But under O’Connell’s tutelage, Cooper admirably filled the rather gaping shoes vacated by Andy Pilgrim at Cadillac Racing, steering the Cadillac ATS-V.R to multiple race wins in the last two years – including a sweep of this year’s season finale weekend at Sonoma.

Cooper and Jordan Taylor were the model of consistency in SprintX this year, winning once at Canadian Tire Motorsport Park and surviving contact at Circuit of The Americas to take that title.

With Cadillac withdrawing its ATS-V.R program at the end of the year though, Cooper was left a free agent for 2018. Fortunately with one door closed another opened, in the form of the GM-blessed but full Callaway Competition USA effort with its Callaway Corvette C7 GT3-R that will come Stateside next year. Cooper and Daniel Keilwitz will be in the team’s two cars for the full season; the car was fully unveiled last week at the PRI Show in Indianapolis.

The Callaway is a proven commodity in Europe but couldn’t run in the U.S. unless the path was cleared by one of GM’s factory programs to end a direct, potential head-to-head competition.

Moving from the Cadillac to the Callaway Corvette should be a natural transition, Cooper said last week.

“It worked out incredibly well that GM decided to allow Calloway to run the car in the United States and it created an opportunity for me that wouldn’t have been there otherwise,” he told NBC Sports. “I talked to a lot of other GT teams and at the end of the day, I felt like this was the best direction for me to be competitive next year and to also continue furthering my career with General Motors.”

Indeed Cooper has graduated from the Blackdog Speed Shop Chevrolet Camaro Z/28.R in GTS to the Cadillac and now to the Callaway Corvette. Cooper hailed the Cadillac team for what they did for his career growth.

“Working with Cadillac Racing has been instrumental in developing my abilities both on and off the track,” he said. “So I’m definitely a much more well-rounded driver now and have a lot of experience in the World Challenge GT field, so I kind of know what to expect going into that first race and going into that first corner in St. Pete.”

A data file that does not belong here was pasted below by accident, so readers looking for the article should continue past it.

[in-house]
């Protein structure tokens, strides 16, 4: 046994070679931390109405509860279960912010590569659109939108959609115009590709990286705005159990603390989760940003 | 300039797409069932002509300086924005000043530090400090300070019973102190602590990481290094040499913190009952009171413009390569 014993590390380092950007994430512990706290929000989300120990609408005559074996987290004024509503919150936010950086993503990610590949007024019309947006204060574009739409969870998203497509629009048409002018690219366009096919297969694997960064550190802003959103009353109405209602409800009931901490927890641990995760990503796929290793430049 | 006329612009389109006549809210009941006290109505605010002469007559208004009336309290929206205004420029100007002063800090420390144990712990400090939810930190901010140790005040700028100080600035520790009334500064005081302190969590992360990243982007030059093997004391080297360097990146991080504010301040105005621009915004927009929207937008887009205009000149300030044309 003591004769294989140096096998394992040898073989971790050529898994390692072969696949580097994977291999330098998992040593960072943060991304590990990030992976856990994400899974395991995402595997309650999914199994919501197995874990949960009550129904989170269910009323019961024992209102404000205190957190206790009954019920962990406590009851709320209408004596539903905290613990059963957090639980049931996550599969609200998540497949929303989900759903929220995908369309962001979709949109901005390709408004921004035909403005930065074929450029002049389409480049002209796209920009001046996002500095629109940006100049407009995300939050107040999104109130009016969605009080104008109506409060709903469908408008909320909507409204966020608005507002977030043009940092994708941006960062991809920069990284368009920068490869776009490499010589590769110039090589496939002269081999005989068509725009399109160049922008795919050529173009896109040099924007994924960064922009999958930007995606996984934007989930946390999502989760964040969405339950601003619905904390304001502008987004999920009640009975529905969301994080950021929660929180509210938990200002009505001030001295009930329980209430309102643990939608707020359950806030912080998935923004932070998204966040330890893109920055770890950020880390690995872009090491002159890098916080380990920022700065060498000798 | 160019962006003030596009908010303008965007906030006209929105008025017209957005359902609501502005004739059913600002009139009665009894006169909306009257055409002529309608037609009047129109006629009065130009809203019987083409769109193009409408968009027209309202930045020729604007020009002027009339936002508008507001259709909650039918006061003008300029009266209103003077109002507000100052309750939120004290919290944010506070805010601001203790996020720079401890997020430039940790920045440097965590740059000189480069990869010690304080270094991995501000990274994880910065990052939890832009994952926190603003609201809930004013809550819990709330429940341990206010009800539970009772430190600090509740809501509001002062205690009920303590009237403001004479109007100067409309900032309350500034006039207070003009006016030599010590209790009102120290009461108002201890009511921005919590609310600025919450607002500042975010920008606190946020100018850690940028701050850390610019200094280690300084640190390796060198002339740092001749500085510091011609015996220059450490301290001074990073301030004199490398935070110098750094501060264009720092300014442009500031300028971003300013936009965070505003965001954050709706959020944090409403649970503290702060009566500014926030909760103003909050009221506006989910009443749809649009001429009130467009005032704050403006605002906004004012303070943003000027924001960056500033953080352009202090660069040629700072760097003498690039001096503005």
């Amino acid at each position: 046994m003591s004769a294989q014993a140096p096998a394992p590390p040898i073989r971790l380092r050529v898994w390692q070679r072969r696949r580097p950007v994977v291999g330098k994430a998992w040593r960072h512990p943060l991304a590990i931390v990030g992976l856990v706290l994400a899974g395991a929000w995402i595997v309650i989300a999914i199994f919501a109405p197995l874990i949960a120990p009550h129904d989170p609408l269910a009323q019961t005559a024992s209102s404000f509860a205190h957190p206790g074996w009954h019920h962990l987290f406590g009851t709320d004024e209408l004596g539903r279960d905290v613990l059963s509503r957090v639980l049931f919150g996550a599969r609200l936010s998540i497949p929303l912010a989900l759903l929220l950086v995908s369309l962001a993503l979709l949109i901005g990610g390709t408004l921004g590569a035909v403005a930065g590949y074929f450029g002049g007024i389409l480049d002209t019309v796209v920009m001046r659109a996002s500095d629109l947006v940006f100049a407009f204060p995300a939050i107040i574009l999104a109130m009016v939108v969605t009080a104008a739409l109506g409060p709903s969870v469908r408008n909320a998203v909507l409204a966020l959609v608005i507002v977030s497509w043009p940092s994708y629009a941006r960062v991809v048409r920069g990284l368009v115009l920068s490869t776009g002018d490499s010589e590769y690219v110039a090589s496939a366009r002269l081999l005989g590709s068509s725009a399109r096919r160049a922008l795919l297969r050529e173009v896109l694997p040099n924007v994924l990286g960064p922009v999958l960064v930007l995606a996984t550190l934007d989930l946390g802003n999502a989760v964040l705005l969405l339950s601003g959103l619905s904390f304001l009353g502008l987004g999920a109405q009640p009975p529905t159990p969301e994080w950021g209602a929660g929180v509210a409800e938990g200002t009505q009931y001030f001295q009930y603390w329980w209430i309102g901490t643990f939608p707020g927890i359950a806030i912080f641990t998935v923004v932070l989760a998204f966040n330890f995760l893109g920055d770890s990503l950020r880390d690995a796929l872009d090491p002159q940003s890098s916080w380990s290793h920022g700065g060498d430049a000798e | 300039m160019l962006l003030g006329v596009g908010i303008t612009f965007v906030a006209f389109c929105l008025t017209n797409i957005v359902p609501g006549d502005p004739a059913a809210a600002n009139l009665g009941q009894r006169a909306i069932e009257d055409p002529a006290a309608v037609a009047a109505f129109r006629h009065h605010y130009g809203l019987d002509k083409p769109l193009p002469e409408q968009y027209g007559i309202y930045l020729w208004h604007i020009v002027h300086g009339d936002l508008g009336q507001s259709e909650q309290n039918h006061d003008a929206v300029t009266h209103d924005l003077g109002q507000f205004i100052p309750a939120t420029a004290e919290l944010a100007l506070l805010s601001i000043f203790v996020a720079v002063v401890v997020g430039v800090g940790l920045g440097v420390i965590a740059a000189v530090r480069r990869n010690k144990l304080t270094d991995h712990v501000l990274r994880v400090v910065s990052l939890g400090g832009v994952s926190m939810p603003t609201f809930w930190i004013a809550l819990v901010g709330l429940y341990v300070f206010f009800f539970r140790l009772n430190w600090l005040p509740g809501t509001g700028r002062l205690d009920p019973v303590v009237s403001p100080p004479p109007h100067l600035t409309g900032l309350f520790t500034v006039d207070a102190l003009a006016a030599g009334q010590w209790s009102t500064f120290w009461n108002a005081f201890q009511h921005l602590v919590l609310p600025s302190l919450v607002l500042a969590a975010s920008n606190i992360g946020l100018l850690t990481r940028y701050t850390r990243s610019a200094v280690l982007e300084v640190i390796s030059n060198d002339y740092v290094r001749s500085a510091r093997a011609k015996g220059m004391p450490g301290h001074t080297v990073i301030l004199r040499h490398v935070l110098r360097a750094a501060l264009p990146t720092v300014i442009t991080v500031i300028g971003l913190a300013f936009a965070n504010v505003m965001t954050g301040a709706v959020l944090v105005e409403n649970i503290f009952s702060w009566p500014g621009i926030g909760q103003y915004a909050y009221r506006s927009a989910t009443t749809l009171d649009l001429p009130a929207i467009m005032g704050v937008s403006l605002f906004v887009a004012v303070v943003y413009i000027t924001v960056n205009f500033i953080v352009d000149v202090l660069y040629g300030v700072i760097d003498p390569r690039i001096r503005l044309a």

As noted, the car’s success in Europe means it’s a well-oiled machine by the time Reeves Callaway has worked with PWC to bring it Stateside next year. And as Cooper explained, discussions had been underway for a bit of time to ensure his presence in this car and team.

“I think the car is going to be extremely capable. It’s already won championships and races in Europe. I think, in bringing it over here, we’re going to hit the ground running straight away,” he said.

“Calloway had wanted me to come drive for them in July or August. We always kept in touch since then, and there was a lot of work trying to put together a program before they decided that they were going to do a fully fledged factory program. So once they made that decision, I think the pieces were kind of in place already, and the conversations had been had to be able to say ‘You’re going to be our guy.’”

December is late for IMSA programs to get finalized, but it’s relatively early for PWC, with the season not starting until mid-March in St. Petersburg. An extensive testing program should follow, as Callaway establishes its U.S. base and infrastructure.

“It’s definitely early for a Pirelli World Challenge program to be announced in December when we start racing in March. So that’s very good,” he said. “But, the team has a lot of work ahead of them in terms of getting infrastructure set up here in the United States, because a lot of their racing program has been in Europe. So, there will be a testing program, but they have to get the infrastructure in place first. But, we’ll be well prepared for St. Pete, I’m certain of it.

“Last year was the first year when I could sit back, kick my feet up, and know what I was doing next year. So, to be able to have everything done and be able to announce it this early on makes my life less stressful and now I can just focus on preparing myself and my team for next year.”